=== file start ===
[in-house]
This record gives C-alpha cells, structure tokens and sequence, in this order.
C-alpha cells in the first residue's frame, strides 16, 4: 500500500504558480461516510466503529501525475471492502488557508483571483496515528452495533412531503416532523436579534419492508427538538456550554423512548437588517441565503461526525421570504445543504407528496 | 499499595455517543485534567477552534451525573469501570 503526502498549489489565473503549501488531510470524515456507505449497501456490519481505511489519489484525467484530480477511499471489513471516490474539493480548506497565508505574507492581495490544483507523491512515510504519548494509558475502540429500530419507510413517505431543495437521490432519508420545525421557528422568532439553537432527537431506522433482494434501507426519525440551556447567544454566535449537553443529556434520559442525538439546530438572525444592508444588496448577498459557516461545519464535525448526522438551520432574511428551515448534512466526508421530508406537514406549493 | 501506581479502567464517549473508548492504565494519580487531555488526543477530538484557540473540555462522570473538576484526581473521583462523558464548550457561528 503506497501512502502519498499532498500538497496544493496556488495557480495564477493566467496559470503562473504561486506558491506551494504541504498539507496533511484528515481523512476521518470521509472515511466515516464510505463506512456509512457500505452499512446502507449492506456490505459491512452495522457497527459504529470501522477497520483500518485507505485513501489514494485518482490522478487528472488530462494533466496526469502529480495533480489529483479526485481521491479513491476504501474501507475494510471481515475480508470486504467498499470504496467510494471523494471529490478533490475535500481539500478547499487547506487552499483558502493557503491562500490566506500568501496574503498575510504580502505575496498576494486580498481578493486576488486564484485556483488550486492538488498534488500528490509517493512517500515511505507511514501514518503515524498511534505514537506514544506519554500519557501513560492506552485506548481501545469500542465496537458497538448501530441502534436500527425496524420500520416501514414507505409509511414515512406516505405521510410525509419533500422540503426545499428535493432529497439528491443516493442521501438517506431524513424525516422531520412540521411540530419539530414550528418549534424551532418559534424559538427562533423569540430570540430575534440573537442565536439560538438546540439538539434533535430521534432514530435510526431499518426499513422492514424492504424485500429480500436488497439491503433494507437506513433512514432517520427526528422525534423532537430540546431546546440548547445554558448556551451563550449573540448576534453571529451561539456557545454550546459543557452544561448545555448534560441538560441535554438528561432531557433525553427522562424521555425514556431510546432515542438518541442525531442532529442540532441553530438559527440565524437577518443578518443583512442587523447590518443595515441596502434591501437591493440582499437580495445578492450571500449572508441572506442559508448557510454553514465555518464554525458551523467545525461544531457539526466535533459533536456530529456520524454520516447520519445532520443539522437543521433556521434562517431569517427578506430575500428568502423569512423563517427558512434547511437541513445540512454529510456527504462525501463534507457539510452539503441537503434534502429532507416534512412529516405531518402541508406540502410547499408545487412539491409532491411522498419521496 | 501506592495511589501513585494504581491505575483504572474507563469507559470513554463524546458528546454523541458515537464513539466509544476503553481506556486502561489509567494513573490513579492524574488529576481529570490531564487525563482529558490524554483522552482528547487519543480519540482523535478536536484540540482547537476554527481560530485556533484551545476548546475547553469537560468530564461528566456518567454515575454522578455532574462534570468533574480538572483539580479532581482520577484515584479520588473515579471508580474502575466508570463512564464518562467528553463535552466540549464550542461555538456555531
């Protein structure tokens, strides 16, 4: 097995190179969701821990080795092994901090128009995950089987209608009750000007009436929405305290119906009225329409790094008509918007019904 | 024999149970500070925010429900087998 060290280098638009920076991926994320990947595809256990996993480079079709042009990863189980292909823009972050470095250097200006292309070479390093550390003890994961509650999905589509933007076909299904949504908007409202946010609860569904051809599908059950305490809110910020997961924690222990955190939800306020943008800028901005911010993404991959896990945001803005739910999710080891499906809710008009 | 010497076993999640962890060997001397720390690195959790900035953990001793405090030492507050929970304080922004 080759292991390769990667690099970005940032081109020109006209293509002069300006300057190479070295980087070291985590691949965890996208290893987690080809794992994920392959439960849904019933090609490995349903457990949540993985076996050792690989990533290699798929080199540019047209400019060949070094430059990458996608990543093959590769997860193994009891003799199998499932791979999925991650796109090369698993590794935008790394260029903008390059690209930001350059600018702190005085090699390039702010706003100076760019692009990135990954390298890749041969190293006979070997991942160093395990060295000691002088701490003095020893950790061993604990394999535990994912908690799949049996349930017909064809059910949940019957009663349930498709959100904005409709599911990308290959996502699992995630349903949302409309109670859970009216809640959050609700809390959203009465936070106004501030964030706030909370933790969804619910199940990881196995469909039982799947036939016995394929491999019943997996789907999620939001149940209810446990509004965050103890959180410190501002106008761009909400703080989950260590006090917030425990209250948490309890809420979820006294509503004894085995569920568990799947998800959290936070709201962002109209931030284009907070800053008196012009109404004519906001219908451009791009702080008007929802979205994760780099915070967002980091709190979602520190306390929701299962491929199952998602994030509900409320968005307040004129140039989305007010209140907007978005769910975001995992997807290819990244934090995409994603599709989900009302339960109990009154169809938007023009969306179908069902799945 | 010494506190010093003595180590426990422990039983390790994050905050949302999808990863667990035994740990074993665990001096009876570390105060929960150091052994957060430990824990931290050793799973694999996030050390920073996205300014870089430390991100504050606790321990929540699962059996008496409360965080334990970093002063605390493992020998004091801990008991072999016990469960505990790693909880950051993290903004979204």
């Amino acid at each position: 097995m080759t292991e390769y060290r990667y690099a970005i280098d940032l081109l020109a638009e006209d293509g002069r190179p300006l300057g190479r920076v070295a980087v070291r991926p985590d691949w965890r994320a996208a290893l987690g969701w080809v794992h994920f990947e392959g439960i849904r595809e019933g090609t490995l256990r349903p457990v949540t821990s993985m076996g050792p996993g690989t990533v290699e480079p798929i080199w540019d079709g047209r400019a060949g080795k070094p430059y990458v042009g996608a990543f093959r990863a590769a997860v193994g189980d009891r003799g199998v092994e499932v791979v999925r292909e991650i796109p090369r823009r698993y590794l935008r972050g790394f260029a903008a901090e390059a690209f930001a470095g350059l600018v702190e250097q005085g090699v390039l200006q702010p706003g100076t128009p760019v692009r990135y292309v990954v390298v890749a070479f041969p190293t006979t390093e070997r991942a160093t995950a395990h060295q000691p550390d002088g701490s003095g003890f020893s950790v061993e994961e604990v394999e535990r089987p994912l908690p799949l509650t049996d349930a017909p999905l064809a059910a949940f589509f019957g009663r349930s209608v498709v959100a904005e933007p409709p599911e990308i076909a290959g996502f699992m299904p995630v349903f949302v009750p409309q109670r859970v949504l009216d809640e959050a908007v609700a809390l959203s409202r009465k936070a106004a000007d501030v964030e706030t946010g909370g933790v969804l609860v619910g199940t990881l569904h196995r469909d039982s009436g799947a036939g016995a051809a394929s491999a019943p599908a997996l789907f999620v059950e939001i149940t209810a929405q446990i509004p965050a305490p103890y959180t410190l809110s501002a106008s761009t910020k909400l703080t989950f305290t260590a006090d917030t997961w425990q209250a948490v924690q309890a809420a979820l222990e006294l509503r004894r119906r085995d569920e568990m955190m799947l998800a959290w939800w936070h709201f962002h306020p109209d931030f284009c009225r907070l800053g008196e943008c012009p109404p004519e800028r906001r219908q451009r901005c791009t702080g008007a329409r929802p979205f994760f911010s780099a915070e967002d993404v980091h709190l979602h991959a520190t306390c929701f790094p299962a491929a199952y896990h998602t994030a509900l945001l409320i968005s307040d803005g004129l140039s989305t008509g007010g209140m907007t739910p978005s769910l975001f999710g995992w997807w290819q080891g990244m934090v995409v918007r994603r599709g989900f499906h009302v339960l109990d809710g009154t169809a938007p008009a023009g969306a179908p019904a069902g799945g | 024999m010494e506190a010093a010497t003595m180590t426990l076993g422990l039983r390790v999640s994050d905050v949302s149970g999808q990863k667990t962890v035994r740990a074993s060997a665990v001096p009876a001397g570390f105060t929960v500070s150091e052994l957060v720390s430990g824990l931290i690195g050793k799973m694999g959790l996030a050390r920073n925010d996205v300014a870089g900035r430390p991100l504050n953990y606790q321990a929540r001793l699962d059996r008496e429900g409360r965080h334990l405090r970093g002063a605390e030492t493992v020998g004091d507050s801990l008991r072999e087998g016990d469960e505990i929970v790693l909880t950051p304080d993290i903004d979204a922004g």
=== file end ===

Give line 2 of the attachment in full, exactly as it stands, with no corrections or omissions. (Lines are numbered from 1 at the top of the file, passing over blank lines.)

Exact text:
This record gives C-alpha cells, structure tokens and sequence, in this order.